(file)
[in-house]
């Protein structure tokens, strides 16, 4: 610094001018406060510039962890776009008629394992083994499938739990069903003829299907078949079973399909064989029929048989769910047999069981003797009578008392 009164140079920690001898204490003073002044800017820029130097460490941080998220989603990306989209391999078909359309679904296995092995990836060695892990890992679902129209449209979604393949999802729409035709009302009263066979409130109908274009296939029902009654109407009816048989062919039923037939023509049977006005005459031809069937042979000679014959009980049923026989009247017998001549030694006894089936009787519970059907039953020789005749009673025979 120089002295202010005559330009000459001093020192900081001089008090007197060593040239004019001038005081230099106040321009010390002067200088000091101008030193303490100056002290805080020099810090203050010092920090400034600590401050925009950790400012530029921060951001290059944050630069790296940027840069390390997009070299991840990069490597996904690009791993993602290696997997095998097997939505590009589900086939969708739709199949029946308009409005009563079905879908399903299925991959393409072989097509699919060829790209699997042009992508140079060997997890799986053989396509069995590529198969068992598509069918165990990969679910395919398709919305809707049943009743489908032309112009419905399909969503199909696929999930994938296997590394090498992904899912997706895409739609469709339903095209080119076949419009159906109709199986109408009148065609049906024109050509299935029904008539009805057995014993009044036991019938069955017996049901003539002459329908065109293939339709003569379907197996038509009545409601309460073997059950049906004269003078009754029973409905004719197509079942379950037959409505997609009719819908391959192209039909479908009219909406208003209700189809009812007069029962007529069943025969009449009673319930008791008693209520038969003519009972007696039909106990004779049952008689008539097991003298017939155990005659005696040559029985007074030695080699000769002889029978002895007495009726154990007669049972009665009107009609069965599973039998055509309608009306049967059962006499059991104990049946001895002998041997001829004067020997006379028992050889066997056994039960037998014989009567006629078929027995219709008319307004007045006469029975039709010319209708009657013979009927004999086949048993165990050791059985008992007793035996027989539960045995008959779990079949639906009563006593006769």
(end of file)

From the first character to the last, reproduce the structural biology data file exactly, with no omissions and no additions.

[in-house]
């Protein structure tokens, strides 16, 4: 610094001018406060510039962890776009008629394992083994499938739990069903003829299907078949079973399909064989029929048989769910047999069981003797009578008392 009164140079920690001898204490003073002044800017820029130097460490941080998220989603990306989209391999078909359309679904296995092995990836060695892990890992679902129209449209979604393949999802729409035709009302009263066979409130109908274009296939029902009654109407009816048989062919039923037939023509049977006005005459031809069937042979000679014959009980049923026989009247017998001549030694006894089936009787519970059907039953020789005749009673025979 120089002295202010005559330009000459001093020192900081001089008090007197060593040239004019001038005081230099106040321009010390002067200088000091101008030193303490100056002290805080020099810090203050010092920090400034600590401050925009950790400012530029921060951001290059944050630069790296940027840069390390997009070299991840990069490597996904690009791993993602290696997997095998097997939505590009589900086939969708739709199949029946308009409005009563079905879908399903299925991959393409072989097509699919060829790209699997042009992508140079060997997890799986053989396509069995590529198969068992598509069918165990990969679910395919398709919305809707049943009743489908032309112009419905399909969503199909696929999930994938296997590394090498992904899912997706895409739609469709339903095209080119076949419009159906109709199986109408009148065609049906024109050509299935029904008539009805057995014993009044036991019938069955017996049901003539002459329908065109293939339709003569379907197996038509009545409601309460073997059950049906004269003078009754029973409905004719197509079942379950037959409505997609009719819908391959192209039909479908009219909406208003209700189809009812007069029962007529069943025969009449009673319930008791008693209520038969003519009972007696039909106990004779049952008689008539097991003298017939155990005659005696040559029985007074030695080699000769002889029978002895007495009726154990007669049972009665009107009609069965599973039998055509309608009306049967059962006499059991104990049946001895002998041997001829004067020997006379028992050889066997056994039960037998014989009567006629078929027995219709008319307004007045006469029975039709010319209708009657013979009927004999086949048993165990050791059985008992007793035996027989539960045995008959779990079949639906009563006593006769």